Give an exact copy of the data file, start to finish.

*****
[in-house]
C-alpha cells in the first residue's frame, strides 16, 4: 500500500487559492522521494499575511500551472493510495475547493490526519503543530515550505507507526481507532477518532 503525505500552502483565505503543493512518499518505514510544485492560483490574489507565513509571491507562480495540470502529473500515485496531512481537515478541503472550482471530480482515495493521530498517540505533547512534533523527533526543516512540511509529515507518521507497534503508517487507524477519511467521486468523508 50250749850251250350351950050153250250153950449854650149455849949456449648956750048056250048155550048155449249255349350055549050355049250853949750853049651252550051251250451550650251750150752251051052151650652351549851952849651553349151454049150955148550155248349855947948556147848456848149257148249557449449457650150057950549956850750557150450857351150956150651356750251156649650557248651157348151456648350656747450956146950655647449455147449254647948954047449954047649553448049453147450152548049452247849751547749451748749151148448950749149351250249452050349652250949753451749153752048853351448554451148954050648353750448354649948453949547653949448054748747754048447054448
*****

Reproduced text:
[in-house]
C-alpha cells in the first residue's frame, strides 16, 4: 500500500487559492522521494499575511500551472493510495475547493490526519503543530515550505507507526481507532477518532 503525505500552502483565505503543493512518499518505514510544485492560483490574489507565513509571491507562480495540470502529473500515485496531512481537515478541503472550482471530480482515495493521530498517540505533547512534533523527533526543516512540511509529515507518521507497534503508517487507524477519511467521486468523508 50250749850251250350351950050153250250153950449854650149455849949456449648956750048056250048155550048155449249255349350055549050355049250853949750853049651252550051251250451550650251750150752251051052151650652351549851952849651553349151454049150955148550155248349855947948556147848456848149257148249557449449457650150057950549956850750557150450857351150956150651356750251156649650557248651157348151456648350656747450956146950655647449455147449254647948954047449954047649553448049453147450152548049452247849751547749451748749151148448950749149351250249452050349652250949753451749153752048853351448554451148954050648353750448354649948453949547653949448054748747754048447054448